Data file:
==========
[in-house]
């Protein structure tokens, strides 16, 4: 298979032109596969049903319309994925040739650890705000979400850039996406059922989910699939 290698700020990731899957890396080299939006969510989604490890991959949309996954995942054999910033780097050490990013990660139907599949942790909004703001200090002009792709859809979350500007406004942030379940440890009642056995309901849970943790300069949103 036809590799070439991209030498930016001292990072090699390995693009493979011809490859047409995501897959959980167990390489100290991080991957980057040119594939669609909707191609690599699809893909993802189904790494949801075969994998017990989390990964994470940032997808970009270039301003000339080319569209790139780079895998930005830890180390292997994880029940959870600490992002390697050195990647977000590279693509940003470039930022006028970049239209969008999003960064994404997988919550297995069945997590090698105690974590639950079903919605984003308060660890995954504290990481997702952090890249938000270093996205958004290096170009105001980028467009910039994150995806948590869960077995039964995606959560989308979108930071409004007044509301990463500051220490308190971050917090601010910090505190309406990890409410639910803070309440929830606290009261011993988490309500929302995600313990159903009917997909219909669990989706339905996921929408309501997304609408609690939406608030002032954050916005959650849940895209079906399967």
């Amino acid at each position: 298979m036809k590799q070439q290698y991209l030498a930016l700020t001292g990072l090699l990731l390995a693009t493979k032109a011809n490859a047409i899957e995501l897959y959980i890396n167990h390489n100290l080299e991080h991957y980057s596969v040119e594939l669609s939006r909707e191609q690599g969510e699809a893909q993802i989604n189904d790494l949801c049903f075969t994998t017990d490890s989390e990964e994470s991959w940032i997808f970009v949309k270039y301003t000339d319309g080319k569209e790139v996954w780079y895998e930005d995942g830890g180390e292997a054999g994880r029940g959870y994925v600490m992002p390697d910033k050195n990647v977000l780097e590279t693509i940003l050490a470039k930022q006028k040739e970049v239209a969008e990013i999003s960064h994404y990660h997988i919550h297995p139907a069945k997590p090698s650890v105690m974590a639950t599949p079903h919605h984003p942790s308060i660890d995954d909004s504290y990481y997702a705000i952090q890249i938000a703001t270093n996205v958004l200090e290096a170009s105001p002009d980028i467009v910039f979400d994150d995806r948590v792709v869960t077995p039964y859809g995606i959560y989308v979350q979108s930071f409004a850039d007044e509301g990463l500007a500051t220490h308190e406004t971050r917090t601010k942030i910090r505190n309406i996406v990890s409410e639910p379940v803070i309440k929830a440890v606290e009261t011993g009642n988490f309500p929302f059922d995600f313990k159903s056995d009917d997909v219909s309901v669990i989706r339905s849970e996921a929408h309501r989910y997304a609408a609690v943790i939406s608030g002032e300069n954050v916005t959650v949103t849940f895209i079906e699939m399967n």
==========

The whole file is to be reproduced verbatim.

[in-house]
């Protein structure tokens, strides 16, 4: 298979032109596969049903319309994925040739650890705000979400850039996406059922989910699939 290698700020990731899957890396080299939006969510989604490890991959949309996954995942054999910033780097050490990013990660139907599949942790909004703001200090002009792709859809979350500007406004942030379940440890009642056995309901849970943790300069949103 036809590799070439991209030498930016001292990072090699390995693009493979011809490859047409995501897959959980167990390489100290991080991957980057040119594939669609909707191609690599699809893909993802189904790494949801075969994998017990989390990964994470940032997808970009270039301003000339080319569209790139780079895998930005830890180390292997994880029940959870600490992002390697050195990647977000590279693509940003470039930022006028970049239209969008999003960064994404997988919550297995069945997590090698105690974590639950079903919605984003308060660890995954504290990481997702952090890249938000270093996205958004290096170009105001980028467009910039994150995806948590869960077995039964995606959560989308979108930071409004007044509301990463500051220490308190971050917090601010910090505190309406990890409410639910803070309440929830606290009261011993988490309500929302995600313990159903009917997909219909669990989706339905996921929408309501997304609408609690939406608030002032954050916005959650849940895209079906399967």
């Amino acid at each position: 298979m036809k590799q070439q290698y991209l030498a930016l700020t001292g990072l090699l990731l390995a693009t493979k032109a011809n490859a047409i899957e995501l897959y959980i890396n167990h390489n100290l080299e991080h991957y980057s596969v040119e594939l669609s939006r909707e191609q690599g969510e699809a893909q993802i989604n189904d790494l949801c049903f075969t994998t017990d490890s989390e990964e994470s991959w940032i997808f970009v949309k270039y301003t000339d319309g080319k569209e790139v996954w780079y895998e930005d995942g830890g180390e292997a054999g994880r029940g959870y994925v600490m992002p390697d910033k050195n990647v977000l780097e590279t693509i940003l050490a470039k930022q006028k040739e970049v239209a969008e990013i999003s960064h994404y990660h997988i919550h297995p139907a069945k997590p090698s650890v105690m974590a639950t599949p079903h919605h984003p942790s308060i660890d995954d909004s504290y990481y997702a705000i952090q890249i938000a703001t270093n996205v958004l200090e290096a170009s105001p002009d980028i467009v910039f979400d994150d995806r948590v792709v869960t077995p039964y859809g995606i959560y989308v979350q979108s930071f409004a850039d007044e509301g990463l500007a500051t220490h308190e406004t971050r917090t601010k942030i910090r505190n309406i996406v990890s409410e639910p379940v803070i309440k929830a440890v606290e009261t011993g009642n988490f309500p929302f059922d995600f313990k159903s056995d009917d997909v219909s309901v669990i989706r339905s849970e996921a929408h309501r989910y997304a609408a609690v943790i939406s608030g002032e300069n954050v916005t959650v949103t849940f895209i079906e699939m399967n």